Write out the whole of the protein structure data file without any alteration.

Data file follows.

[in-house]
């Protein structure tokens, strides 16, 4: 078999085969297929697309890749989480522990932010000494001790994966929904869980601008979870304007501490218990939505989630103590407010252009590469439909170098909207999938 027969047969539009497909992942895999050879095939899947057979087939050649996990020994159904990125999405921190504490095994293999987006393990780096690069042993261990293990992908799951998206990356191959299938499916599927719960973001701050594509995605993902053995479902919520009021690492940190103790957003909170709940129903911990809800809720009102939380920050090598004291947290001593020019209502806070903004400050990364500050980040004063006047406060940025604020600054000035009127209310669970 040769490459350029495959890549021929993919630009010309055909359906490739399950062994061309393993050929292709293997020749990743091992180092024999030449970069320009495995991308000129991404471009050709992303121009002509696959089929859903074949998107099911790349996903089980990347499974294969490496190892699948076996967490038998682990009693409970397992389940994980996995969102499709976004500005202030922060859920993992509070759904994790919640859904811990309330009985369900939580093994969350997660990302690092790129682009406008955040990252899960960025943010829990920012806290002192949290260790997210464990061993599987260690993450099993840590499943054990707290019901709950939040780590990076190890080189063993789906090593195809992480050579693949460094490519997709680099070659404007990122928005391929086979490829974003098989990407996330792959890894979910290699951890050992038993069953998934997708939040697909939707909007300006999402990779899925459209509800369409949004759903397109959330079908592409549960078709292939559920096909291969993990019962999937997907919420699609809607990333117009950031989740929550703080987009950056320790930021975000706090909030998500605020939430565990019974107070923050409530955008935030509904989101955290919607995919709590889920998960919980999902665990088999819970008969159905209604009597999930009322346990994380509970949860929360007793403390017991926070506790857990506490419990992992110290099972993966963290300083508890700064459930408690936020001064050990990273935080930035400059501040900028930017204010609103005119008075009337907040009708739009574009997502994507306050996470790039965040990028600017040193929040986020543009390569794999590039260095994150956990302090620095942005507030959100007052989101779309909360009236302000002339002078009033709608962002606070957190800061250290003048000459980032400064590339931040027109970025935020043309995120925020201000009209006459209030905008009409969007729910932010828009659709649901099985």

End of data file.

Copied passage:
[in-house]
């Protein structure tokens, strides 16, 4: 078999085969297929697309890749989480522990932010000494001790994966929904869980601008979870304007501490218990939505989630103590407010252009590469439909170098909207999938 027969047969539009497909992942895999050879095939899947057979087939050649996990020994159904990125999405921190504490095994293999987006393990780096690069042993261990293990992908799951998206990356191959299938499916599927719960973001701050594509995605993902053995479902919520009021690492940190103790957003909170709940129903911990809800809720009102939380920050090598004291947290001593020019209502806070903004400050990364500050980040004063006047406060940025604020600054000035009127209310669970 040769490459350029495959890549021929993919630009010309055909359906490739399950062994061309393993050929292709293997020749990743091992180092024999030449970069320009495995991308000129991404471009050709992303121009002509696959089929859903074949998107099911790349996903089980990347499974294969490496190892699948076996967490038998682990009693409970397992389940994980996995969102499709976004500005202030922060859920993992509070759904994790919640859904811990309330009985369900939580093994969350997660990302690092790129682009406008955040990252899960960025943010829990920012806290002192949290260790997210464990061993599987260690993450099993840590499943054990707290019901709950939040780590990076190890080189063993789906090593195809992480050579693949460094490519997709680099070659404007990122928005391929086979490829974003098989990407996330792959890894979910290699951890050992038993069953998934997708939040697909939707909007300006999402990779899925459209509800369409949004759903397109959330079908592409549960078709292939559920096909291969993990019962999937997907919420699609809607990333117009950031989740929550703080987009950056320790930021975000706090909030998500605020939430565990019974107070923050409530955008935030509904989101955290919607995919709590889920998960919980999902665990088999819970008969159905209604009597999930009322346990994380509970949860929360007793403390017991926070506790857990506490419990992992110290099972993966963290300083508890700064459930408690936020001064050990990273935080930035400059501040900028930017204010609103005119008075009337907040009708739009574009997502994507306050996470790039965040990028600017040193929040986020543009390569794999590039260095994150956990302090620095942005507030959100007052989101779309909360009236302000002339002078009033709608962002606070957190800061250290003048000459980032400064590339931040027109970025935020043309995120925020201000009209006459209030905008009409969007729910932010828009659709649901099985």